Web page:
LOUISVILLE, Ky. – At the UofL Health – Trager Transplant Center, patients receiving an organ transplant and patients donating organs work with a multidisciplinary team. This team includes surgeons, anesthesiologists, nurses, infectious disease specialists, researchers, rehabilitation consultants, dieticians, psychiatrists, pharmacists, financial coordinators and social workers.

Social work is a particularly important component of the transplant service line. Social workers at the Trager Transplant Center perform assessments pre- and post-transplant to evaluate the well-being of organ donors and recipients. If any concerns are found in the assessment, the social workers report them to the rest of the multidisciplinary team so the team can address any challenges the patients are facing before they undergo the transplant process.

“As social workers, regardless of the population we work with, it’s always advocating what’s best for patients,” Dana Pelkey, LCSW, transplant social worker, said. “Sometimes it’s a heavy role we play. If we don’t think a transplant is in their best interest because of lack of financial support, we have to be honest with the patient to solve the problem before the transplant.”

If needed, the social workers connect patients to financial resources, housing and government resources, such as food stamps. The social workers help the patients develop advanced directives and help facilitate having difficult conversations with their loved ones, while making sure the patients have someone who can help care for them after the transplant. They also provide emotional support to the patients and their families and connect them with support groups, including a transplant support group and a caregiver support group that the Trager Transplant Center hosts.

“We encourage transplant patients and their caregivers to attend the groups so they can learn from people who have been in their shoes and see and hear what their experience has been like,” Pelkey said. “I feel that even in just about an hour I can tell the difference it’s making in people. Even if they can’t get a certain problem resolved, they are building a trusting support system.”

The social workers also guide the patients after the transplant process through various life scenarios and check in with their caregivers, so the patients can achieve their goals, such as returning to work, participating in family events and travel. The social workers assess if donors and recipients can afford their medications and help them apply for financial assistance that can go toward travel expenses to return to follow-up appointments at the Trager Transplant Center. The social workers can also provide letters for patients and their caregivers if the patients are not medically ready to return to work, help with transportation resources and connect to mental health resources if needed.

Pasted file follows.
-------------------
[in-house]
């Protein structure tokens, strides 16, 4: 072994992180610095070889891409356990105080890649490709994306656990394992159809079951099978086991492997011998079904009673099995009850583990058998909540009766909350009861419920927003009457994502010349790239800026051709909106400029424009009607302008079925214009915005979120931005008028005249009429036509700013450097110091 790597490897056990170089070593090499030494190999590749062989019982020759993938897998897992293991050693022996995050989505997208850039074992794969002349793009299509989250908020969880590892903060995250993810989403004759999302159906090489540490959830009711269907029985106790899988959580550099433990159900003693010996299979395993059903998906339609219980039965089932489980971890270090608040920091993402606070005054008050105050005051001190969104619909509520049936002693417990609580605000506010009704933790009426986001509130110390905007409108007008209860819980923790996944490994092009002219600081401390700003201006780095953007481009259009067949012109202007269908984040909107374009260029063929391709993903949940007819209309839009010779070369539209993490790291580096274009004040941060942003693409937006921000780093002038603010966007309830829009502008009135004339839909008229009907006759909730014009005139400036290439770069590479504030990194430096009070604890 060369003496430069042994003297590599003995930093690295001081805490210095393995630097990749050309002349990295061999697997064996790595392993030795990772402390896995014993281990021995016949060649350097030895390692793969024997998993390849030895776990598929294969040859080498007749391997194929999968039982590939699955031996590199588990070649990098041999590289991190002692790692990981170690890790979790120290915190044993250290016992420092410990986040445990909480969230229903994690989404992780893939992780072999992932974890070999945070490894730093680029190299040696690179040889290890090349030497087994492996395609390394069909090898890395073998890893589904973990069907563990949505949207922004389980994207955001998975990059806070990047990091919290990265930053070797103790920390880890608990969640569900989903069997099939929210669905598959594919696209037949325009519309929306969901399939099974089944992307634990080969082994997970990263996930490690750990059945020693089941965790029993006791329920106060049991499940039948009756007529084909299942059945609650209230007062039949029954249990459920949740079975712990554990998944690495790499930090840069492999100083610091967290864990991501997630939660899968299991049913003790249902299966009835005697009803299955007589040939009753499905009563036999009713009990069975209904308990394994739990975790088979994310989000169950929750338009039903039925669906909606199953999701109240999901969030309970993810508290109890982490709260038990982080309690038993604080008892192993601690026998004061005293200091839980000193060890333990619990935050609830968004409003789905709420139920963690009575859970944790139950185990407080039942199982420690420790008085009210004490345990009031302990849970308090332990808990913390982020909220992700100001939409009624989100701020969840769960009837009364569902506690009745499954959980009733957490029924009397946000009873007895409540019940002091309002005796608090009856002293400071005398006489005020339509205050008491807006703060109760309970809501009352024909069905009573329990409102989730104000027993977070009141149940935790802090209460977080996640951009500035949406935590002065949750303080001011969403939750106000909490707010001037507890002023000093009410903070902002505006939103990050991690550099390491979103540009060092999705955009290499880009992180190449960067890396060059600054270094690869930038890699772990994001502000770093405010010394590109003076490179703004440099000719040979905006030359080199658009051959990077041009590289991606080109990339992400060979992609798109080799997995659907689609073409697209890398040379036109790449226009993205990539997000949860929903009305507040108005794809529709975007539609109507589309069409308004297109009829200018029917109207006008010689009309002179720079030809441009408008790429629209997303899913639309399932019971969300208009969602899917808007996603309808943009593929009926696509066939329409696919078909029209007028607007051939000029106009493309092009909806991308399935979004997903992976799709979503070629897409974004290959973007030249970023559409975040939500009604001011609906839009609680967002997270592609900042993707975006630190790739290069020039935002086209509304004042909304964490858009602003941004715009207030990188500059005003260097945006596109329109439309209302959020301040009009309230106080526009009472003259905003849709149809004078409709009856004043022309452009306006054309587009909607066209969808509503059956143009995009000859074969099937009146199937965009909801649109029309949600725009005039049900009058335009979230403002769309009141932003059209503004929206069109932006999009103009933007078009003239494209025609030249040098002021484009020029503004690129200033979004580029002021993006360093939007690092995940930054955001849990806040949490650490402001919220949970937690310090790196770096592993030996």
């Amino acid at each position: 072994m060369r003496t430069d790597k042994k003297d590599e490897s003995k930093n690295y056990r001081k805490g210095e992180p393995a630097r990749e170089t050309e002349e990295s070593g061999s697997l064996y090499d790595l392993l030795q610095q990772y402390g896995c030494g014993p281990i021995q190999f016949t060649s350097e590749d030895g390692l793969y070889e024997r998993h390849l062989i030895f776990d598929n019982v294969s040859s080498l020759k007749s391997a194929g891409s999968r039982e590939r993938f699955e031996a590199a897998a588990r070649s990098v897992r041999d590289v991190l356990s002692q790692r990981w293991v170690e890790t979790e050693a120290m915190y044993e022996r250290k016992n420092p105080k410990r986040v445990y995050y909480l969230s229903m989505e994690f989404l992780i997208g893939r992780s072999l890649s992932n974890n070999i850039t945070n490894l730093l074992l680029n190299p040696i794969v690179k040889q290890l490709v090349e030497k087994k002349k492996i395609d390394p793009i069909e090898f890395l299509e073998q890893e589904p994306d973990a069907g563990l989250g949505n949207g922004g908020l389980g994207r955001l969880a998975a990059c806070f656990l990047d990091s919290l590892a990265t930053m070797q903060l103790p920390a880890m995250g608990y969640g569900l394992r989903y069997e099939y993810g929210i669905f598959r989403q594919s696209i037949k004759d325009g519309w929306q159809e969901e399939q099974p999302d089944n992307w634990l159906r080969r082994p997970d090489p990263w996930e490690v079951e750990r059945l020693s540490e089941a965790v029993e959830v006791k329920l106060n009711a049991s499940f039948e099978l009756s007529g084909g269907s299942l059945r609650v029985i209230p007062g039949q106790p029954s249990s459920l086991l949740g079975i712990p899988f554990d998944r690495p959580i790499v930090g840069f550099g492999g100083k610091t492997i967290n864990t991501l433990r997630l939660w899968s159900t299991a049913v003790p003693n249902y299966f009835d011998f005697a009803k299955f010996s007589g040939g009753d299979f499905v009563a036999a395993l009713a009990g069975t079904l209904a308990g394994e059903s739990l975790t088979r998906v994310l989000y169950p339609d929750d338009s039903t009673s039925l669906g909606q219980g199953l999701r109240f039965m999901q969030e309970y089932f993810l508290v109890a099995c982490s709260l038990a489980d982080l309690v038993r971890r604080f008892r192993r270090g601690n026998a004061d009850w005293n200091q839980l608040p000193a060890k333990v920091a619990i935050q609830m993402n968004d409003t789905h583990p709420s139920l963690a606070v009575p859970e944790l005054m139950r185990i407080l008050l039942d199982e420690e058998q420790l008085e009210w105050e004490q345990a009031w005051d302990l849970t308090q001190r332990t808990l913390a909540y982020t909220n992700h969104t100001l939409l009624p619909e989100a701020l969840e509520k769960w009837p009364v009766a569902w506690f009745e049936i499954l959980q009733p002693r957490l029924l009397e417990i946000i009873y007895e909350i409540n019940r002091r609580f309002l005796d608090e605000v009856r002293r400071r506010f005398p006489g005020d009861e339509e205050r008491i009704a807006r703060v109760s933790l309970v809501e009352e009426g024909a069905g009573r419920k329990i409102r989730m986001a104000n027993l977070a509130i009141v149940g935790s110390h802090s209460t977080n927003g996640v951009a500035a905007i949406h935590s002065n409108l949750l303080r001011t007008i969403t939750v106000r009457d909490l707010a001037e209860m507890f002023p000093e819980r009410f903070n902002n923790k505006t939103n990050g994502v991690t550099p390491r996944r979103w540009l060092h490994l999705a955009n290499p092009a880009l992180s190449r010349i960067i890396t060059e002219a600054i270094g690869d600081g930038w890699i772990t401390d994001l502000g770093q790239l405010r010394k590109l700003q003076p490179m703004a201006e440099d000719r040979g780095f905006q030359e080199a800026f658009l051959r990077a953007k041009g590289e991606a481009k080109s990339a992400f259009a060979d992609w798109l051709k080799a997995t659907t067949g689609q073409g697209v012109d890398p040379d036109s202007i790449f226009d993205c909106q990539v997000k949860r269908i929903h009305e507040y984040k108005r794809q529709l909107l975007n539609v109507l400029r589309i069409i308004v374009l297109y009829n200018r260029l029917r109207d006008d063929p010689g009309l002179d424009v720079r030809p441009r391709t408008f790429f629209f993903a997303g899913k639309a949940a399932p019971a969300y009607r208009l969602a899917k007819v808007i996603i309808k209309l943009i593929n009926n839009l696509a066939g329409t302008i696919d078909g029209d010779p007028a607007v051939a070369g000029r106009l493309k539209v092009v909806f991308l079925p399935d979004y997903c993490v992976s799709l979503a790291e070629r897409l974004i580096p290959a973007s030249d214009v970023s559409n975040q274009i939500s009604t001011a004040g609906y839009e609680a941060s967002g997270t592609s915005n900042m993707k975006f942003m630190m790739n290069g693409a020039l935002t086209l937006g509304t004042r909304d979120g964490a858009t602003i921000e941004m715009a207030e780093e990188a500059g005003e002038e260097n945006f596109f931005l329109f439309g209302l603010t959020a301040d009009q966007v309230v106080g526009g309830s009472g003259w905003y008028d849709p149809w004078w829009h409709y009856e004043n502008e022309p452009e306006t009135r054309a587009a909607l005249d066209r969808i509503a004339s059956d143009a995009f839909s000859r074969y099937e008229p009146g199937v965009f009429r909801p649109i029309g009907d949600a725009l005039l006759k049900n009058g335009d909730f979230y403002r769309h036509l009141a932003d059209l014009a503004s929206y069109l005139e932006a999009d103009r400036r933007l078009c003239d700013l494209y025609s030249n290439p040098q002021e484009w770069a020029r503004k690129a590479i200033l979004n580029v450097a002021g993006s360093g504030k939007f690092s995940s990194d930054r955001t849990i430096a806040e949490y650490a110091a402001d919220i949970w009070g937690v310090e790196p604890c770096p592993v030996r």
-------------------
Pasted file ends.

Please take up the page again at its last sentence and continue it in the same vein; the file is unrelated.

“It’s a lifestyle change when someone has a transplant, so we work with the multidisciplinary team to educate transplant candidates that they may need to make changes to their diet, drink more water, get frequent lab tests and change medication post transplant,” Pelkey said. “It’s a lot for the transplant patients. We also really rely heavily on their supports to help them navigate all this, because it takes a whole village to help these transplant patients.

With University of Kentucky having the only other transplant hospital in Kentucky, UofL Health attracts a large population of organ donors and transplant patients.

“We can make a huge impact on people through transplanting by maintaining or improving their quality of life,” Pelkey said. “Living donors and transplant candidates can come from anywhere in the country.”

UofL Health – Trager Transplant Center is nationally recognized for performing Kentucky’s first adult heart, pancreas, heart-lung and liver transplant. Our transplant team was also responsible for the first minimally invasive kidney donation in Kentucky. Today we continue to be a robust program and pride ourselves on providing individualized patient-centered care.

View all of our transplant locations. To learn more about becoming a living donor, call 502-587-4358 and select option 5.

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UofL Health

UofL Health is a fully integrated regional academic health system with eight hospitals, four medical centers, Brown Cancer Center, Eye Institute, nearly 200 physician practice locations, and more than 1,000 providers in Louisville and the surrounding counties, including southern Indiana. Additional access to UofL Health is provided through a partnership with Carroll County Memorial Hospital. With more than 13,000 team members – physicians, surgeons, nurses, pharmacists and other highly-skilled health care professionals, UofL Health is focused on one mission: to transform the health of communities we serve through compassionate, innovative, patient-centered care.

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